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It sounds odd to consider the sound involved in a silent film. Cinemas, though, did not simply begin making music after the production of The Jazz Singer (1927): they were noisy places and films were noisy things from the beginning. It is likely, for example, that a piano accompanied the first significant presentation of moving pictures before an audience (generally considered to be Auguste and Louis Lumière’s screening in Paris in 1895). There is an inevitable gap between image and sound in this sort of production because the notes are added after and do not originate from the same source as the picture. In a sense, the music that accompanies these films can be considered diegetic (a term which comes from the Greek ‘to narrate’) because it is used to guide the viewer’s response. Indeed, we are aware of a similar effect caused by any film score but the use of what I term mimetic elements of the soundtrack, for example sound effects or dialogue, is not possible for these pictures. Such noises are mimetic (from the Greek ‘to copy’) because they only recreate the recorded reality in film. Is it fair to say, then, that we expect to feel the seam between the film and sound in so-called silent films, to feel a gap between what is occurring on-screen and the music that accompanies it?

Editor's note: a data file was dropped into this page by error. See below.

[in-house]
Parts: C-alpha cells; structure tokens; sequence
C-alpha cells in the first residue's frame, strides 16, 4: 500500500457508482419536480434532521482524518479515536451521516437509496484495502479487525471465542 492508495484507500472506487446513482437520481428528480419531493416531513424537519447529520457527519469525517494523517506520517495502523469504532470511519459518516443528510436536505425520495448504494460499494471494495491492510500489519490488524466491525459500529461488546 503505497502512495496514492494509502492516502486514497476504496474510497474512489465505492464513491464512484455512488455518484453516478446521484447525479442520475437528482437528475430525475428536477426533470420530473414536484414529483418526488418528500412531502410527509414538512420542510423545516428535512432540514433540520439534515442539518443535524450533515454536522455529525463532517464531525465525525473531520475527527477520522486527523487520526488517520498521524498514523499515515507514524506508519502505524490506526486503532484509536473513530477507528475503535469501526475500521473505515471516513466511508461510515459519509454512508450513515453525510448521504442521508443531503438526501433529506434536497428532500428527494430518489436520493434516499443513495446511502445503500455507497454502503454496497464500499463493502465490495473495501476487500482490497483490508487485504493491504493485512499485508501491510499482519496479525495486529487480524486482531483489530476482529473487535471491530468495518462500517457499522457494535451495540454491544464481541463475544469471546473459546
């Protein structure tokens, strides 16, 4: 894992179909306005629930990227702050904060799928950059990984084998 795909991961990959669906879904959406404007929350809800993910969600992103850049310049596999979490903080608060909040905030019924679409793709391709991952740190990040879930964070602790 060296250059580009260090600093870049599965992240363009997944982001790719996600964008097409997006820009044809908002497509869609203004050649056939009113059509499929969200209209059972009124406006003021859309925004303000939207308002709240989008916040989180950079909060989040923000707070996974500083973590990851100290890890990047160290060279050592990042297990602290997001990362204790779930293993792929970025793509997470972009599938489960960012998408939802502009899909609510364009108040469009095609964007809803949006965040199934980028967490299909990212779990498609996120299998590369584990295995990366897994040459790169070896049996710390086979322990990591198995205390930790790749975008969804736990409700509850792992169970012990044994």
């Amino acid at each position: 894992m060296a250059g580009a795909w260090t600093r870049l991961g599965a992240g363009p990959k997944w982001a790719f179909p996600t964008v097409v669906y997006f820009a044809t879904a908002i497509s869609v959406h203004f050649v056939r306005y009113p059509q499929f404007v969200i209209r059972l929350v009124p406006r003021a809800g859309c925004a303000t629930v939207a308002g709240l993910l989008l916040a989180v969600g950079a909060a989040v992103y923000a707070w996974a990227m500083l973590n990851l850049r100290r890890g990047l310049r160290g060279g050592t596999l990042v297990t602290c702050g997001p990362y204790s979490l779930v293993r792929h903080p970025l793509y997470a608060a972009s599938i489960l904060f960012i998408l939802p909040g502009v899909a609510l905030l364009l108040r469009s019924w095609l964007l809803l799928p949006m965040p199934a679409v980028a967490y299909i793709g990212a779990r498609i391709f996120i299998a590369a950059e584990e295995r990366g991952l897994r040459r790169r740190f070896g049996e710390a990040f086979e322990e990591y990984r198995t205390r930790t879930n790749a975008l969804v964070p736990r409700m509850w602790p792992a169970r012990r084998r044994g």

An odd thing happened, when I was watching Dr. Mabuse (1922), which was counterpointed later, when I saw Resnais’s Last Year in Marienbad (1961): for a moment in Mabuse the diegetic notes of a piano become (inadvertently) mimetic, while in Marienbad expected aural mimesis is (purposefully) frustrated. There is a scene in Mabuse in which a pianist is playing. It is, if I remember correctly, in a gambling hall. The score lends a feeling of lightness and jollity to the action. When Lang cuts, however, to a medium close shot of the pianist, seated and playing, the notes mimic perfectly his hand movements: for a time, in a sense, we hear what the characters do. The implications of this slip are unnerving: for a few seconds the viewer is left to decide the tone of the piece for herself, as the music reveals it is not itself an interpretative keynote, suggesting how to view the scene, but instead only another level of the presentation of a gambling hall. I had to rewind the DVD to make sure I’d not made a mistake.

In Marienbad, in contrast, there is a score of organ music that is oppressive in its relentlessness. In one particular scene, again a medium close shot of a band playing, the instruments are oddly silent. The droning organ continues regardless and makes the image of the playing band members, apparently unaware of their own silence, all the more disturbing. I remember, for some reason, sensing my stomach drop, when I first encountered this shot, and a feeling of isolation began to grow. I suppose it is an odd experience when one’s own senses fail to line up, when what we see is not what we hear.